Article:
Published 25 March 2021
Empowerment and support is at the heart of West Dunbartonshire’s new assessment system for social care, set to launch on April 1st.
The new framework – approved by the Health & Social Care Partnership (HSCP) Board after a thorough practical evaluation of the process – takes a strengths-based approach to care by seeking to build on what’s strong in people as well as identifying areas that require support in relation to their health, wellbeing and independent living.
By working together with people who are being assessed, the new approach will devise tailor-made support specifically designed to improve lives through positive partnership and constructive communication.
This refined process was developed with input from staff, third sector partners and members of the public who have experience of health and social care assessment.
Drawing on their invaluable experience, the new assessment – named My Life Assessment – and approach will help to deliver equitable services and help inform decisions about which organisations are best placed to support people. This could be from the HSCP itself or from the range of partners and resources that exist across West Dunbartonshire.
The approach will help make sure that people receive the right support of the highest quality for the length of time that they need it.
By recognising strengths and focusing on goals, the assessment promotes independent living wherever possible to enable people to live as well as possible and feel in control of their lives.
Beth Culshaw, Chief Officer of West Dunbartonshire HSCP, said: “This is a significant step forward for adult social care provision that we believe will improve the lives of the people who receive support.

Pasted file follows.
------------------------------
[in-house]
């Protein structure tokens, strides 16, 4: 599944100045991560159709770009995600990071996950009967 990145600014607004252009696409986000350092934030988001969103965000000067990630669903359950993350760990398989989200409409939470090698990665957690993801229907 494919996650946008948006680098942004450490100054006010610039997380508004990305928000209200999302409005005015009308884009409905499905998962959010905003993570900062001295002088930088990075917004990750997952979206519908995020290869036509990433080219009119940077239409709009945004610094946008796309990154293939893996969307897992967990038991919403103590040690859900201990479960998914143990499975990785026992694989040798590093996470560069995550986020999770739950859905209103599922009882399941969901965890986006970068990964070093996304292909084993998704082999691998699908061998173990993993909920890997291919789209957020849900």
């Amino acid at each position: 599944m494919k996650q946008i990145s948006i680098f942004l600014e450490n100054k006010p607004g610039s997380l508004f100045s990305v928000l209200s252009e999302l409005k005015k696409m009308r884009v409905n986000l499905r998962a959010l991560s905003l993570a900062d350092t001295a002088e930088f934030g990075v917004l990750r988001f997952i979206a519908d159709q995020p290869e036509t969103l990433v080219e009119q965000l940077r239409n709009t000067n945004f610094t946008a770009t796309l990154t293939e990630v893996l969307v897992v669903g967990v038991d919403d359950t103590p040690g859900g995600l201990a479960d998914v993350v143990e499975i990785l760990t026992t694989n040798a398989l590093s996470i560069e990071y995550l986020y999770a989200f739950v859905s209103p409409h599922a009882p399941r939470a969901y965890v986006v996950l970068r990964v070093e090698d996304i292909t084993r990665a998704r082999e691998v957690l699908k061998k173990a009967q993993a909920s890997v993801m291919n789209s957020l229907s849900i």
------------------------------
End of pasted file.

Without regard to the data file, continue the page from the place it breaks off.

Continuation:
“By working collaboratively in equal partnership with each individual to develop their strengths as well as supporting in areas where help is needed, we can deliver an impactful, bespoke service.
“The My Life Assessment is a key part of our approach to implementing Self Directed Support, aided by feedback from the Care Inspectorate and the valuable input of staff, partners and people who have experience of being assessed by the HSCP.
“We are excited to be able to see the result of this collective hard work come to fruition in the shape of a thorough assessment that we are confident will improve the care experience for people in their time of need.
“We are also pleased to see that the new assessment and approach fits well with the recent review of adult social care in Scotland.”
Evaluation of the new assessment will include seeking feedback from those who use it, both staff and people who are assessed, to ensure the process is working as intended and establish if any improvements are required.
However, the assessment has already come through a rigorous development process that, crucially, reflected on valuable input from people who have lived experience of care.
Among those consulted was Kenneth McGowan, 25, from Renton who believes the new strengths-based approach to assessment will make a positive difference to people’s lives.
Kenneth, who has cerebral palsy, said: “It’s about providing care that supports you to live rather than just calculating how many hours are required to get the tasks you need done.
“It’s a very easy process. The questions are clear and it’s reassuring to have a care professional going through everything with you to ensure you understand all the options.
“By considering your strengths as well as where you need support, the new assessment puts in place care that is specifically designed for each individual and takes direction from what you want to do with your life.
“It’s a positive change that will offer people more freedom and opportunities to feel in control of their lives, and change those lives for the better.”